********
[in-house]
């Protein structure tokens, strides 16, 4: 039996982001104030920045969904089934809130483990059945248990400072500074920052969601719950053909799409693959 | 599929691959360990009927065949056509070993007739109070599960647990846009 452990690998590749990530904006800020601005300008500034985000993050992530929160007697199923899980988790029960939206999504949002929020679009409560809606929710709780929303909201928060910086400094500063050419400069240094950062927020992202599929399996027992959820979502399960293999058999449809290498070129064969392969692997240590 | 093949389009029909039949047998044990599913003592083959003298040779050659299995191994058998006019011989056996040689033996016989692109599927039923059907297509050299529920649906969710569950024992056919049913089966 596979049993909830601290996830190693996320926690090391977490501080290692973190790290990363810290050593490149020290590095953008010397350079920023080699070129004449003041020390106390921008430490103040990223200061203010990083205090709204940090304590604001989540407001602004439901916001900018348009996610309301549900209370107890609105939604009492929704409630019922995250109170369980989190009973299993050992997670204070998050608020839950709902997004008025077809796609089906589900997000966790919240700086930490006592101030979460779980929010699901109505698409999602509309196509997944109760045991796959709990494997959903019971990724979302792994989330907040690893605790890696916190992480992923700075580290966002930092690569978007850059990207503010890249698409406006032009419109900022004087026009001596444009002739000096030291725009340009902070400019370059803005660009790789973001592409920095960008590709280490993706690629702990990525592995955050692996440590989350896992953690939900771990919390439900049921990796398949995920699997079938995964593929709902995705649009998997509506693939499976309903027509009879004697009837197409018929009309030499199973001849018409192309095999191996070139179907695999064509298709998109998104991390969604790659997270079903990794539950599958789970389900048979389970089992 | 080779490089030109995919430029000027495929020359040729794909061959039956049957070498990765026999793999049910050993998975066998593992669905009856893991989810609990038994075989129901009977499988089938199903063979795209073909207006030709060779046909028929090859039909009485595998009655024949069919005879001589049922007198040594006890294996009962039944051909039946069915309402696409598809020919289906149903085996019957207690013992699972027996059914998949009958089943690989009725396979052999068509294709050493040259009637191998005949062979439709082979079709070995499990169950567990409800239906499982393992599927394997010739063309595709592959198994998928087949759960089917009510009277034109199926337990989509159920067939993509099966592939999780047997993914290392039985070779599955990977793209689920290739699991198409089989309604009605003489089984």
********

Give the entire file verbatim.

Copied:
[in-house]
């Protein structure tokens, strides 16, 4: 039996982001104030920045969904089934809130483990059945248990400072500074920052969601719950053909799409693959 | 599929691959360990009927065949056509070993007739109070599960647990846009 452990690998590749990530904006800020601005300008500034985000993050992530929160007697199923899980988790029960939206999504949002929020679009409560809606929710709780929303909201928060910086400094500063050419400069240094950062927020992202599929399996027992959820979502399960293999058999449809290498070129064969392969692997240590 | 093949389009029909039949047998044990599913003592083959003298040779050659299995191994058998006019011989056996040689033996016989692109599927039923059907297509050299529920649906969710569950024992056919049913089966 596979049993909830601290996830190693996320926690090391977490501080290692973190790290990363810290050593490149020290590095953008010397350079920023080699070129004449003041020390106390921008430490103040990223200061203010990083205090709204940090304590604001989540407001602004439901916001900018348009996610309301549900209370107890609105939604009492929704409630019922995250109170369980989190009973299993050992997670204070998050608020839950709902997004008025077809796609089906589900997000966790919240700086930490006592101030979460779980929010699901109505698409999602509309196509997944109760045991796959709990494997959903019971990724979302792994989330907040690893605790890696916190992480992923700075580290966002930092690569978007850059990207503010890249698409406006032009419109900022004087026009001596444009002739000096030291725009340009902070400019370059803005660009790789973001592409920095960008590709280490993706690629702990990525592995955050692996440590989350896992953690939900771990919390439900049921990796398949995920699997079938995964593929709902995705649009998997509506693939499976309903027509009879004697009837197409018929009309030499199973001849018409192309095999191996070139179907695999064509298709998109998104991390969604790659997270079903990794539950599958789970389900048979389970089992 | 080779490089030109995919430029000027495929020359040729794909061959039956049957070498990765026999793999049910050993998975066998593992669905009856893991989810609990038994075989129901009977499988089938199903063979795209073909207006030709060779046909028929090859039909009485595998009655024949069919005879001589049922007198040594006890294996009962039944051909039946069915309402696409598809020919289906149903085996019957207690013992699972027996059914998949009958089943690989009725396979052999068509294709050493040259009637191998005949062979439709082979079709070995499990169950567990409800239906499982393992599927394997010739063309595709592959198994998928087949759960089917009510009277034109199926337990989509159920067939993509099966592939999780047997993914290392039985070779599955990977793209689920290739699991198409089989309604009605003489089984």